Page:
Q: Talk about Stevie Hicks.
Ferentz: He is a big, strong and physical guy. He has had some injury problems. I am going back aways now. He looked healthy against us last year. He is healthy right now. He is a big strong, physical back. It starts up front. They have guys up there that know what they are doing.
Q: Talking about Blythe, Scott Chandler on your side is starting out great this year.
Ferentz: He is really doing a great job. I think he has made remarkable progress. I have told NFL people through here. You have to look at the whole picture. The guy moved in 2004 from receiver to tight end. It's not an easy transition. He has worked hard to get bigger and stronger. He has made the effort to become a well rounded player, not just a receiving tight end. He has made great strides and is playing well. We will need all of our guys to step up and do a great job, and Scott will be needed. He has good ball skills with good hands and he is tall. He has all the tools.
Q: This game and this series has not gone your way.
Ferentz: I would be lying if I said that I wouldn't prefer the record to be different. You guys kind of know how I operate, I move on. I worry about what is in front of us. I try to be as smart as I can in terms of what has happened in the past, not only the last seven years, but the years before that, so I can better understand what we need to do. Shoot, I wish it was the other way around, there is no doubt about that, but there is nothing we can do about that. I am worried about what is in front of us and we are just focused on Iowa State.
Q: Have you had to make any major adjustments due to the new clock rules?
Ferentz: I don't think it has been monumental. There have not been any crazy circumstances yet. Outside of the fact that the game goes a little faster. The playing game. Now that game Saturday, that seemed like it was a record before we got to overtime…I don't know. Those commercials seemed longer than normal. I have a feeling that is where our on field time is going to. Have you guys done any research on that one?
Q: There have been more commercials in the same time
Ferentz: Jeez, that is a surprise. That shocks me. That is the way it goes.
Q: Do you want your guys to look at last year as a motivator, or stick to the present?
Ferentz: I would assume they would. We got it handed to us pretty good. They beat us in every phase they could and the credit goes to them. That is the objective. You have to tip your hat to them. We did then and I do today. I'd like to think that we would be motivated no matter what happened last year, but it doesn't hurt. I am not planning on showing the film or anything like that.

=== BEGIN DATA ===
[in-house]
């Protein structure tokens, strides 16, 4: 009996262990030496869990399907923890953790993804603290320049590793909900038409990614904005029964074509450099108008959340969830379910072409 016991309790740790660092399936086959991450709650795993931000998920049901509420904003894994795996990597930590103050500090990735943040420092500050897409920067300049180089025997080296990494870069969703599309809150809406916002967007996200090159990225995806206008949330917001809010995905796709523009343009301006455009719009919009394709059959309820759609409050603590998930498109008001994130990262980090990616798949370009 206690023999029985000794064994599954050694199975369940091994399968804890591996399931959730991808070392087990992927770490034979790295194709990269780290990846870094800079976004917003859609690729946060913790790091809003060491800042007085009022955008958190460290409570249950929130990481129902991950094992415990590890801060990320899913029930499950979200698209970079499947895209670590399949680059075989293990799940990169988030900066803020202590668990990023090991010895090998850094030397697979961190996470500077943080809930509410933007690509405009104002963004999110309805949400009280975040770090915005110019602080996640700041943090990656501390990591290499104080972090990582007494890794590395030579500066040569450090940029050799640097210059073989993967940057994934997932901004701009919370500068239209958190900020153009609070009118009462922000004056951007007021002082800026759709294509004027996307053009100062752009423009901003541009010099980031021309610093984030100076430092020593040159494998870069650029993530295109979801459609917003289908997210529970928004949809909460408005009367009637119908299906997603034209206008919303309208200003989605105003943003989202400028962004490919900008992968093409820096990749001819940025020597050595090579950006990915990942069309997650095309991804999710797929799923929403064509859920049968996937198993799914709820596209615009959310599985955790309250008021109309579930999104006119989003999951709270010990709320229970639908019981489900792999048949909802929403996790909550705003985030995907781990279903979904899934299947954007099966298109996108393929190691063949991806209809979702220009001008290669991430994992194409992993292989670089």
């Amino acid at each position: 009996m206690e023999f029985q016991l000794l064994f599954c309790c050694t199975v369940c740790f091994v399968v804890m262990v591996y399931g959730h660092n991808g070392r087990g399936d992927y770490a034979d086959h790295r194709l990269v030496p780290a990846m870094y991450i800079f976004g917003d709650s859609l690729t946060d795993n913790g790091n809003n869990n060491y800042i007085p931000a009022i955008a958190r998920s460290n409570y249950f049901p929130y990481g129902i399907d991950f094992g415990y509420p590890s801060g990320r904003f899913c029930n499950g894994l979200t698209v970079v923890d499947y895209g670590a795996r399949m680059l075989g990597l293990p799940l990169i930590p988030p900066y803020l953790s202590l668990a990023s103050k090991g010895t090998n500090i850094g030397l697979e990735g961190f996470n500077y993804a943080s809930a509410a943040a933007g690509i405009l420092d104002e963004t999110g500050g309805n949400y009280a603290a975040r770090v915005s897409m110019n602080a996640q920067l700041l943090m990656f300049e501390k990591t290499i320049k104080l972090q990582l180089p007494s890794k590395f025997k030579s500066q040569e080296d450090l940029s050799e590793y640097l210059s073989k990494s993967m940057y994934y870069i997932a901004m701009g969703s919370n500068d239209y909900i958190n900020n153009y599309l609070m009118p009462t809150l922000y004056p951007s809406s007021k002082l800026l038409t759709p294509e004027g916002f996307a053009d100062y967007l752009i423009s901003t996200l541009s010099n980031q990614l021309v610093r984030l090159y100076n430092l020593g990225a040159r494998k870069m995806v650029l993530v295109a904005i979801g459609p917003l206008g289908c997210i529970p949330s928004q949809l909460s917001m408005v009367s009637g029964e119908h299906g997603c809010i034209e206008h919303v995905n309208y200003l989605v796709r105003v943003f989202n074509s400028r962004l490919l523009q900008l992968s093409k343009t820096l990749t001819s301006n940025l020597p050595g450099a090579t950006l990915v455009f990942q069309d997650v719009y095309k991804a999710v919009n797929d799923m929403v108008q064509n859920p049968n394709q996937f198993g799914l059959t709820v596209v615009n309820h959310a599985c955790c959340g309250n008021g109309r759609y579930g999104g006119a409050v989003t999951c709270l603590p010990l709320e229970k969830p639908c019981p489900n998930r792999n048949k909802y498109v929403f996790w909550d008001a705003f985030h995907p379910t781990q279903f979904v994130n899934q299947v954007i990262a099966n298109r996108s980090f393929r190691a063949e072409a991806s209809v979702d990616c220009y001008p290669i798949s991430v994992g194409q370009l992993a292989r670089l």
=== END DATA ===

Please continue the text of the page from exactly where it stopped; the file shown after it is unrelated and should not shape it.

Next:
Q: How has rivalry changed through the years?
Ferentz: When I got here it was good. They spanked us three in a row and I remember that distinctly. Then there was a turn of fortune, then it got one sided as you recall. When I left here, the rivalry had left. But it's a whole different ball game now. It started in 1998. They were 28 point underdogs beating us in Kinnick. You can't say enough about the job Dan has done there. There is a reason he has been there 12 years and the reason he has done arguably the best job that anyone has ever done there. It's remarkable what he has done there. What else can you say? It's a great contest now.
Q: How close are you and Dan?
Ferentz: We sat directly next to each other for nine years, every staff meeting. We spent a lot of time in meetings. He was the d0line coach and I was the offensive line coach, so we worked with and against each other a lot. We have a great respect for each other and a great friendship. Dan stopped out at the house in Cleveland when they were out recruiting right after he got the job. We have stayed in touch. All of us that have worked together on that staff have remained good friends. We don't call each other every day, but we are friends with a great respect for each other. We were all fortunate to be with each other.
Q: Where does this rivalry rank across the nation?